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Interview: Baroness Evans Hopes For Period Of Calm After Brexit And Covid

Interview: Baroness Evans Hopes For Period Of Calm After Brexit And Covid

Baroness Evans said the Lords went through more change during the pandemic than in the past 200 years

4 min read

The Lords has come through one of its most difficult times in modern history. Now, Conservative leader Baroness Evans says she’s hoping for a period of calm.

Having led the Lords through the frantic late-night votes and emergency legislation of Brexit, Baroness Evans had hoped the UK’s final exit from the EU would mean a return to normality for peers. But with the pandemic hitting Britain months later, the Conservative leader of the Upper House faced another historic upheaval.There were, however, some benefits.

“It’s been a challenge having to set up entirely new ways of working and in some ways we have done more in the Lords in two months than has happened in 200 years,” she tells The House.

“We were all pleased to cut back some things around the edges and make some changes, which without the [pandemic] happening would have had people sucking their teeth.”

Despite frequent – and at times comedic – technical hitches, Evans says the hard work of House staff in getting a hybrid parliament up and running meant peers were able to scrutinise and pass almost 40 different pieces of legislation. But while some pandemic-era changes have remained, the Tory cabinet minister insists the vast majority of Members are happy to be back on the red benches.

"Politics is very much a social and interactive game and actually losing that, both from the back bench point of view in being able to hold the government to account, and from the front bench being able to talk to people in the corridor face-to-face, [meant] we started to learn the value of that, having taken it for granted."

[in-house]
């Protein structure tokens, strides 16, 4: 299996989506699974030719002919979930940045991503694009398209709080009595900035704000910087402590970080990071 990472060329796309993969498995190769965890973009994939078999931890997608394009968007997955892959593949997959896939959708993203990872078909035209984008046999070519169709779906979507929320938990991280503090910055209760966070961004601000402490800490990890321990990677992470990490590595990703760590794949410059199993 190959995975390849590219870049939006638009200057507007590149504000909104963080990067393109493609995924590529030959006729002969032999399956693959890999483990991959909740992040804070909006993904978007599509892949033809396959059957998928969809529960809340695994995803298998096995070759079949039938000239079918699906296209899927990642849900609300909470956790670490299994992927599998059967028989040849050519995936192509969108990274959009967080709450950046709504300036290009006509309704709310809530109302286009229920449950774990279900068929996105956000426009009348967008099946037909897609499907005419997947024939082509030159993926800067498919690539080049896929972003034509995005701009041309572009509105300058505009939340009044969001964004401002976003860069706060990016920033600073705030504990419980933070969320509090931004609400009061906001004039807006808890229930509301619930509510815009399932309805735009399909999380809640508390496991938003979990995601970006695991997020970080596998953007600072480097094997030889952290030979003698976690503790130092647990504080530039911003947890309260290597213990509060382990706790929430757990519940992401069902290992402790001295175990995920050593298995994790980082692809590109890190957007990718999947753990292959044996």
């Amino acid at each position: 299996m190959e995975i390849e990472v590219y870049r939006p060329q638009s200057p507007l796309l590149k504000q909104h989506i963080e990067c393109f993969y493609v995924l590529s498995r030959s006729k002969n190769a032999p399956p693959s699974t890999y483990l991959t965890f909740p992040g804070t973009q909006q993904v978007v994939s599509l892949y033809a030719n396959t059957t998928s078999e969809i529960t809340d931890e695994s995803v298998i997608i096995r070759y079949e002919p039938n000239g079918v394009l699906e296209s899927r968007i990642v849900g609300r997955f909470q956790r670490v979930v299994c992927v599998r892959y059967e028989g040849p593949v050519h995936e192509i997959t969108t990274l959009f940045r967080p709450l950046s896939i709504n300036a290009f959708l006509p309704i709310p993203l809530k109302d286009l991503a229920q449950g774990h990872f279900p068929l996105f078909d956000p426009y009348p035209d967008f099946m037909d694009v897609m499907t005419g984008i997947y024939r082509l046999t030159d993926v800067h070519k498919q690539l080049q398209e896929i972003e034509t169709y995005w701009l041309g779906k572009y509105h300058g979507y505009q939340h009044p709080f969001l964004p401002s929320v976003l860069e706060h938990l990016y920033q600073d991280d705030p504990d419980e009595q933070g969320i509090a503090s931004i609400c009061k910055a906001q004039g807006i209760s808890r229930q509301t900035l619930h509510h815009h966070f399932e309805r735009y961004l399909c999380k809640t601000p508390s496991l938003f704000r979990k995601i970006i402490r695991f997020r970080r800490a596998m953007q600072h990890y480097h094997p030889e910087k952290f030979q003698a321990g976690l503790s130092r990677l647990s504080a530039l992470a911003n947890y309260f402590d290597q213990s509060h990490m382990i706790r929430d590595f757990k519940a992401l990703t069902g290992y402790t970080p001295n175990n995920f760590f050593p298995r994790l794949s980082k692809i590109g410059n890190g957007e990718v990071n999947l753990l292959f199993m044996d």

Promoted to the role in 2016, Evans is the only person around the cabinet table to have stayed in their job over the last five years, and she hopes emerging from the pandemic will give the government an opportunity to finally press ahead with its domestic agenda.

"The main difference [with 2016] is we have a majority now. Obviously, with all the Brexit difficulties, not having a majority made getting anything done incredibly difficult.

"I still don’t have a majority in the House of Lords but having a Commons that can be decisive and show quite strong will is a huge change. We still get defeated relatively regularly, but having a strong [Commons] to say no, thank you, we have listened to you but we want to stick with this, is from my perspective the biggest change."

While the Lords faced a significant upheaval during the pandemic, Evans is reluctant to use this moment as an opportunity for wider change, resisting calls by the former speaker Lord Fowler to slash the number of peers.

"Generally there is a view that probably overall we are too large. In a way size is a bit of a red herring because you never have all those people in. A lot of people have other jobs; people might just come in for the issues they are interested in.

"Encouraging people to retire is a good [approach] and we continue to talk and look at ways in which we can encourage a reduction. Everyone wants it to reduce but when it comes down to ‘well, you have to go, and you have to go,’ they seem less keen.

Debate about the size of the Lords and the process for new peers has intensified recently following the decision by Boris Johnson to overrule the advice of the Lords Appointments Commission for the first time in its 21-year history after they rejected proposals to give Tory donor Peter Cruddas a peerage. But Evans avoids criticising the PM over the move, saying appointments remain his "prerogative".

"They put their view to the Prime Minister, he considered it and went back and said that for these reasons he didn’t [agree]," she says.

"We have excellent people in the Lords, and I’m sure at some point these things will be looked at, but it’s not the most pressing thing in front of us."

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